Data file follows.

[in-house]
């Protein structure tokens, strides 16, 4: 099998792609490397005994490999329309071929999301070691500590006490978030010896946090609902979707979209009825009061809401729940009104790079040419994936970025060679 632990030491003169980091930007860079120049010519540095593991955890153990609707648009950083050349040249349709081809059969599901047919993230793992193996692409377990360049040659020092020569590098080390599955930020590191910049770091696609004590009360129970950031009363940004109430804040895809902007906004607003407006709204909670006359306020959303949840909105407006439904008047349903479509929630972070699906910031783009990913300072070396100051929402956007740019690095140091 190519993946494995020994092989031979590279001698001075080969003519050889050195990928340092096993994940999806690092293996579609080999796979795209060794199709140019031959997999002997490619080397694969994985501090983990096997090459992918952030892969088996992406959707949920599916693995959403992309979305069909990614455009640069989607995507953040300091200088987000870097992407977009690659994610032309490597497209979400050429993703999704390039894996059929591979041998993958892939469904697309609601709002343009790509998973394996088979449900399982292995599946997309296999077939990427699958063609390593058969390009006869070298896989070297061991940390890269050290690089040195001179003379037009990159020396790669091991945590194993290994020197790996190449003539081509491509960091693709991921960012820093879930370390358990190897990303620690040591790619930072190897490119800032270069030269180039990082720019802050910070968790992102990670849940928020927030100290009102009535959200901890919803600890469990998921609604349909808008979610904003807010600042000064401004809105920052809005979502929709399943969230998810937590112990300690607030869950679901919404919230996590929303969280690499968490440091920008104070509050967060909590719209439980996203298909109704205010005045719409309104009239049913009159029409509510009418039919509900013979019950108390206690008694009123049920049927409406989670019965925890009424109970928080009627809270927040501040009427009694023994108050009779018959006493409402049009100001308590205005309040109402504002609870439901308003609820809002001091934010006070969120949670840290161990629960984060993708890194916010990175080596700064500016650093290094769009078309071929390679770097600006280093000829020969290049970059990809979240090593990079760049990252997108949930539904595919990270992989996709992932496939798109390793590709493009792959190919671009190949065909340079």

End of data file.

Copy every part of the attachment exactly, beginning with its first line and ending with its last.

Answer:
[in-house]
């Protein structure tokens, strides 16, 4: 099998792609490397005994490999329309071929999301070691500590006490978030010896946090609902979707979209009825009061809401729940009104790079040419994936970025060679 632990030491003169980091930007860079120049010519540095593991955890153990609707648009950083050349040249349709081809059969599901047919993230793992193996692409377990360049040659020092020569590098080390599955930020590191910049770091696609004590009360129970950031009363940004109430804040895809902007906004607003407006709204909670006359306020959303949840909105407006439904008047349903479509929630972070699906910031783009990913300072070396100051929402956007740019690095140091 190519993946494995020994092989031979590279001698001075080969003519050889050195990928340092096993994940999806690092293996579609080999796979795209060794199709140019031959997999002997490619080397694969994985501090983990096997090459992918952030892969088996992406959707949920599916693995959403992309979305069909990614455009640069989607995507953040300091200088987000870097992407977009690659994610032309490597497209979400050429993703999704390039894996059929591979041998993958892939469904697309609601709002343009790509998973394996088979449900399982292995599946997309296999077939990427699958063609390593058969390009006869070298896989070297061991940390890269050290690089040195001179003379037009990159020396790669091991945590194993290994020197790996190449003539081509491509960091693709991921960012820093879930370390358990190897990303620690040591790619930072190897490119800032270069030269180039990082720019802050910070968790992102990670849940928020927030100290009102009535959200901890919803600890469990998921609604349909808008979610904003807010600042000064401004809105920052809005979502929709399943969230998810937590112990300690607030869950679901919404919230996590929303969280690499968490440091920008104070509050967060909590719209439980996203298909109704205010005045719409309104009239049913009159029409509510009418039919509900013979019950108390206690008694009123049920049927409406989670019965925890009424109970928080009627809270927040501040009427009694023994108050009779018959006493409402049009100001308590205005309040109402504002609870439901308003609820809002001091934010006070969120949670840290161990629960984060993708890194916010990175080596700064500016650093290094769009078309071929390679770097600006280093000829020969290049970059990809979240090593990079760049990252997108949930539904595919990270992989996709992932496939798109390793590709493009792959190919671009190949065909340079």